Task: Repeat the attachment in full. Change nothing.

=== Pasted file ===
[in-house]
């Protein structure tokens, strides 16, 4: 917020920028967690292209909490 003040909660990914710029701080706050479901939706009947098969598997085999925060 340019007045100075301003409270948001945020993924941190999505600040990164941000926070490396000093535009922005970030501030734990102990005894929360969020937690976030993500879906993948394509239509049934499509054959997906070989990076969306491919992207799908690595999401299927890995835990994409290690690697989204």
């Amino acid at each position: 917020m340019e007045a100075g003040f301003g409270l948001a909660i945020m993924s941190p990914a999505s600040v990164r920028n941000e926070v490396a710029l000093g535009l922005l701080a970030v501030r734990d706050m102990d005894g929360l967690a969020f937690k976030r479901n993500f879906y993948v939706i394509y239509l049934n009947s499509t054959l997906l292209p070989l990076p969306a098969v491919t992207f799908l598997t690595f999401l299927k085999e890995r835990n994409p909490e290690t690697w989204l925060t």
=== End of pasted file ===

[in-house]
């Protein structure tokens, strides 16, 4: 917020920028967690292209909490 003040909660990914710029701080706050479901939706009947098969598997085999925060 340019007045100075301003409270948001945020993924941190999505600040990164941000926070490396000093535009922005970030501030734990102990005894929360969020937690976030993500879906993948394509239509049934499509054959997906070989990076969306491919992207799908690595999401299927890995835990994409290690690697989204």
């Amino acid at each position: 917020m340019e007045a100075g003040f301003g409270l948001a909660i945020m993924s941190p990914a999505s600040v990164r920028n941000e926070v490396a710029l000093g535009l922005l701080a970030v501030r734990d706050m102990d005894g929360l967690a969020f937690k976030r479901n993500f879906y993948v939706i394509y239509l049934n009947s499509t054959l997906l292209p070989l990076p969306a098969v491919t992207f799908l598997t690595f999401l299927k085999e890995r835990n994409p909490e290690t690697w989204l925060t």